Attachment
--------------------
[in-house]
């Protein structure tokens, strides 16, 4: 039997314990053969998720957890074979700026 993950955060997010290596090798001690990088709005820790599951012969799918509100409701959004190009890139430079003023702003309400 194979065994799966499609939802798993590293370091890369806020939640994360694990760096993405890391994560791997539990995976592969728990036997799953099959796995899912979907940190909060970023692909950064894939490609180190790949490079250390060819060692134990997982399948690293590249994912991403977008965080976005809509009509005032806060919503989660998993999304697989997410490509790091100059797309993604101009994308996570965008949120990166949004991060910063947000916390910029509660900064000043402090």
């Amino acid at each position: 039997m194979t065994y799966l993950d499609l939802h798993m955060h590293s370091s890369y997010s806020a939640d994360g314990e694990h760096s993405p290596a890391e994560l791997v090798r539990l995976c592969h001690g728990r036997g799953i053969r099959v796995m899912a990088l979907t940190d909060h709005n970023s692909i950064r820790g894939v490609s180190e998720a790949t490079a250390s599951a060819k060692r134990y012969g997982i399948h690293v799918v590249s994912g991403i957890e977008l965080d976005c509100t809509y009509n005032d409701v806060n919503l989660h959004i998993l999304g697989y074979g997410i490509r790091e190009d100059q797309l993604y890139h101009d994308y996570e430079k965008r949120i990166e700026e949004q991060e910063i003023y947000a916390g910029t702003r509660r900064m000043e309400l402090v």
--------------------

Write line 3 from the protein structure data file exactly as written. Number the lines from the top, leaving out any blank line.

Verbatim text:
């Amino acid at each position: 039997m194979t065994y799966l993950d499609l939802h798993m955060h590293s370091s890369y997010s806020a939640d994360g314990e694990h760096s993405p290596a890391e994560l791997v090798r539990l995976c592969h001690g728990r036997g799953i053969r099959v796995m899912a990088l979907t940190d909060h709005n970023s692909i950064r820790g894939v490609s180190e998720a790949t490079a250390s599951a060819k060692r134990y012969g997982i399948h690293v799918v590249s994912g991403i957890e977008l965080d976005c509100t809509y009509n005032d409701v806060n919503l989660h959004i998993l999304g697989y074979g997410i490509r790091e190009d100059q797309l993604y890139h101009d994308y996570e430079k965008r949120i990166e700026e949004q991060e910063i003023y947000a916390g910029t702003r509660r900064m000043e309400l402090v």